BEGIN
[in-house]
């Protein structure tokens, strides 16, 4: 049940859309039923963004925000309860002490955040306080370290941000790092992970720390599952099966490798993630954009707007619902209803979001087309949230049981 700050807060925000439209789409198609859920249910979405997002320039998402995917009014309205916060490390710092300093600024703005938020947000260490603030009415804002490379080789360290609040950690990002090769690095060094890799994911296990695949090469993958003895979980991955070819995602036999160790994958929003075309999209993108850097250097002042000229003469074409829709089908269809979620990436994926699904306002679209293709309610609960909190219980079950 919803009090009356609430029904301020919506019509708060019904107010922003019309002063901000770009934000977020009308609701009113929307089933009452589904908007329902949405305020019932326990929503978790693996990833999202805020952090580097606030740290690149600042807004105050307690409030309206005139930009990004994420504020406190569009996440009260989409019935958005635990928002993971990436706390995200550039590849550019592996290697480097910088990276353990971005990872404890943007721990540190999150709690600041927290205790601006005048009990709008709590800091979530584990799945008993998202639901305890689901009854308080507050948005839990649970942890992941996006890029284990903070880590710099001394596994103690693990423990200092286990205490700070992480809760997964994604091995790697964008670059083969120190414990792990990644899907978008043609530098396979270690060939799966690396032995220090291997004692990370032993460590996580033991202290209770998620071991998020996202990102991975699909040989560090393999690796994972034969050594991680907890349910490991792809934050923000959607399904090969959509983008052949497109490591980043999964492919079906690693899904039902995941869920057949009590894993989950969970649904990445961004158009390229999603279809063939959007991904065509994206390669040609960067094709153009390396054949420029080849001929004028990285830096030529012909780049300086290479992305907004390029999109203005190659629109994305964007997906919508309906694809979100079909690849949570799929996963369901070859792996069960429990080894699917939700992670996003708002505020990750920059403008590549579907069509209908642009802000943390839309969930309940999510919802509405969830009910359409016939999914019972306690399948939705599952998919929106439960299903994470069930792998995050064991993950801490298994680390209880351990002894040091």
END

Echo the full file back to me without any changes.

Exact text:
[in-house]
């Protein structure tokens, strides 16, 4: 049940859309039923963004925000309860002490955040306080370290941000790092992970720390599952099966490798993630954009707007619902209803979001087309949230049981 700050807060925000439209789409198609859920249910979405997002320039998402995917009014309205916060490390710092300093600024703005938020947000260490603030009415804002490379080789360290609040950690990002090769690095060094890799994911296990695949090469993958003895979980991955070819995602036999160790994958929003075309999209993108850097250097002042000229003469074409829709089908269809979620990436994926699904306002679209293709309610609960909190219980079950 919803009090009356609430029904301020919506019509708060019904107010922003019309002063901000770009934000977020009308609701009113929307089933009452589904908007329902949405305020019932326990929503978790693996990833999202805020952090580097606030740290690149600042807004105050307690409030309206005139930009990004994420504020406190569009996440009260989409019935958005635990928002993971990436706390995200550039590849550019592996290697480097910088990276353990971005990872404890943007721990540190999150709690600041927290205790601006005048009990709008709590800091979530584990799945008993998202639901305890689901009854308080507050948005839990649970942890992941996006890029284990903070880590710099001394596994103690693990423990200092286990205490700070992480809760997964994604091995790697964008670059083969120190414990792990990644899907978008043609530098396979270690060939799966690396032995220090291997004692990370032993460590996580033991202290209770998620071991998020996202990102991975699909040989560090393999690796994972034969050594991680907890349910490991792809934050923000959607399904090969959509983008052949497109490591980043999964492919079906690693899904039902995941869920057949009590894993989950969970649904990445961004158009390229999603279809063939959007991904065509994206390669040609960067094709153009390396054949420029080849001929004028990285830096030529012909780049300086290479992305907004390029999109203005190659629109994305964007997906919508309906694809979100079909690849949570799929996963369901070859792996069960429990080894699917939700992670996003708002505020990750920059403008590549579907069509209908642009802000943390839309969930309940999510919802509405969830009910359409016939999914019972306690399948939705599952998919929106439960299903994470069930792998995050064991993950801490298994680390209880351990002894040091």